Monday, 11 January 2016

A complete stranger gave me a

a rather nice compliment a couple of weeks back. Then he apologised,
      "I don't suppose I should have said that."
I smiled and thanked him and said I didn't mind. I didn't mind either because it was quite obvious that he meant  what he had originally said.
Since then we have had the Jamie Briggs affair and some sportsman doing something else considered inappropriate. (I haven't bothered to follow it. I am not interested enough to want to know.) Then someone else has been criticised for something else.
Now there is inappropriate behaviour which goes too far. It can cause great embarrassment and distress. It shouldn't happen.
But it seems to me that there is also behaviour which is intended to give pleasure. There is behaviour which is intended to say, "I like something about you" and the circumstances should then dictate whether it goes any further.
Each Christmas I make some gingerbread biscuits for the people who work in the greengrocer. It's a way of thanking a thoroughly nice group of people who are helpful and friendly and occasionally give me a bunch of flowers that still have plenty of life in them but they can't sell. 
A couple of days after giving one of the girls the biscuits so that they could be shared around one of the boys who works there came up behind me, very briefly put a hand on my shoulder and said, "Thanks for the biscuits Cat."
Another customer looked rather shocked and, fortunately when he had gone, said to me, "I wouldn't let him touch me like that!"
"I feel perfectly comfortable with it," I told her.
And I did. He always gives me a wave if he's driving one of their vehicles out of the shopping centre. He always says, "Hello Cat" if I pass him in the shopping centre itself. He's young enough to be my son - if I had any.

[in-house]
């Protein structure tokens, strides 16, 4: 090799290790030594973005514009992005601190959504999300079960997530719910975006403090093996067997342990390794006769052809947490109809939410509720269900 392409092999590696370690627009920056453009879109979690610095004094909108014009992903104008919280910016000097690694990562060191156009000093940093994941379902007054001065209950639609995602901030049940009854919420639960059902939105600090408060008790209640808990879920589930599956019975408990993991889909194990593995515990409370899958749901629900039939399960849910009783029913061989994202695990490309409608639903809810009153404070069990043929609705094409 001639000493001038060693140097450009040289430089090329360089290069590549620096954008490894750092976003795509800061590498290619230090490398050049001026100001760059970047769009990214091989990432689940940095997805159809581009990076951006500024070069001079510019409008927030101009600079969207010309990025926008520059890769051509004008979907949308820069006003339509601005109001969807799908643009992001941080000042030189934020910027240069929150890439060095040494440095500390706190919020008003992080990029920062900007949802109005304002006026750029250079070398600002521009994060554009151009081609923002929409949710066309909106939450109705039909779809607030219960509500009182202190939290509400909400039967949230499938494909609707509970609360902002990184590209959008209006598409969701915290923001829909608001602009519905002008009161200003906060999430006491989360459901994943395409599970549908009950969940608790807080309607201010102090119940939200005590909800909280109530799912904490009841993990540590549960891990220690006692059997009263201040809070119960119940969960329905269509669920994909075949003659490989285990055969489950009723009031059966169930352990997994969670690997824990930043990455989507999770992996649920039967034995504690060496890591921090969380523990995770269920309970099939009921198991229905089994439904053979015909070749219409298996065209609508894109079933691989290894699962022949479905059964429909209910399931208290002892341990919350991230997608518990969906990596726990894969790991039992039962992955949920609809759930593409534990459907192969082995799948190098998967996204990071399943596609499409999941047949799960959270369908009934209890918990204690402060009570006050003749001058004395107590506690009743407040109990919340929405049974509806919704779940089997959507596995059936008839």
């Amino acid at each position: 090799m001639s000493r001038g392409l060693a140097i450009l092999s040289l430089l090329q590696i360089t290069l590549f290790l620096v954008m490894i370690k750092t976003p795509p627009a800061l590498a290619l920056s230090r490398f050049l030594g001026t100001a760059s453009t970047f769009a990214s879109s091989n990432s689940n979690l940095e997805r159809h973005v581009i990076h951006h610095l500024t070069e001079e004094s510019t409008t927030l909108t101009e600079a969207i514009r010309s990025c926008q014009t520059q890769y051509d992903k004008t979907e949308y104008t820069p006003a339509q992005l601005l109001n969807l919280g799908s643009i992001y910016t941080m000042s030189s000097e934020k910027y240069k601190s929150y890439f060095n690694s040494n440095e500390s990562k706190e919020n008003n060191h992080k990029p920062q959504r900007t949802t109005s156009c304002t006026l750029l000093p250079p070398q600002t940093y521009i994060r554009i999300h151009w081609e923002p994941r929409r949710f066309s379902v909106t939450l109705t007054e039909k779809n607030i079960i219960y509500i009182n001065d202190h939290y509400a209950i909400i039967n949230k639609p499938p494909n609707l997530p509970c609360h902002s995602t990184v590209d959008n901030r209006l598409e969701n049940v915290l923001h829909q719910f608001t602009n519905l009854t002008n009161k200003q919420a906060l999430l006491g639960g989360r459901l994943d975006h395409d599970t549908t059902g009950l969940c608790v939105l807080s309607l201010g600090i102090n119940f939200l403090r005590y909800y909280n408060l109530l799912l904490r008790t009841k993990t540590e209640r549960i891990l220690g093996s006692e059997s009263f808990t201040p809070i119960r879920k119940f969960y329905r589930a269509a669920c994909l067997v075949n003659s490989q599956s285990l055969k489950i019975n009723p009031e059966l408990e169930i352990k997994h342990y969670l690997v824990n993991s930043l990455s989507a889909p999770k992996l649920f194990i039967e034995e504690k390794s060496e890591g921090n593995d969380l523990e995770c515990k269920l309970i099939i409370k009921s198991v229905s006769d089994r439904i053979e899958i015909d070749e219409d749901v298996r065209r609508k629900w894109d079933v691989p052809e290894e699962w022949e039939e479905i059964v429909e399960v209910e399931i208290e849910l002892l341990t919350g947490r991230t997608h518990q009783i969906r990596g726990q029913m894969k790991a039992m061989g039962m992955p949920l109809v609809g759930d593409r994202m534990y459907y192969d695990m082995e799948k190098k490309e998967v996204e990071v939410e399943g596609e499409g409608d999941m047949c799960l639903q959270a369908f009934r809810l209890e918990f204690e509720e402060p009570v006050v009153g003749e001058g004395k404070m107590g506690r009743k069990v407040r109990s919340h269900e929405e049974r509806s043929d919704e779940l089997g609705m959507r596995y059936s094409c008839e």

Her reaction bothered me. The reaction of the man who gave me the compliment saddened me. 
I have observed similar reactions elsewhere. Giving someone a compliment is now fraught with danger. Touching someone you don't know very well is not at all acceptable. It doesn't matter how good your intentions are you don't do it  - or so it would seem. We see danger at every turn.
The Senior Cat will tell people the story of the day he went to see the man who was then his GP, a man now sadly retired early. My mother had not been gone that long and my youngest sister was causing a great deal of worry. The Senior Cat had just admitted he was not sleeping well because of both these things. The GP reached out and, briefly, touched his hand. He didn't say anything, just touched the Senior Cat's hand. The Senior Cat has never forgotten that.
It's important to touch people sometimes. I am going off to do some work on reorganising a small library today. Three people are coming to help me. One of them is giving me a ride to the venue. We won't touch one another. She isn't that sort of person. She never gives compliments to anyone. It just isn't in her nature to do that. I may give her one in the future - but I doubt it. 
Of the other two. I have hugged one person on a special occasion and she has hugged me in the same way. We can exchange compliments.
The last person is different. I know I'll be greeted with a hug even though it is hot. She will have something nice to say too.
People are different. If a stranger wants to do nothing more than say something nice then it saddens me to think that they no longer feel free to do it.
And how on earth are people going to build relationships if "flirting" is unacceptable? Of course there are limits. "Stop" has to mean "stop" but does it have to mean "don't dare even start"? Are we in danger of losing something important in relationships with other people? 
When I was a mere kitten someone said something unexpected and rather nice to me. I felt embarrassed and I didn't respond. My paternal grandmother told me, "Cat, that was a compliment. You must learn to accept compliments graciously. It is the mark of a lady to be able to do that."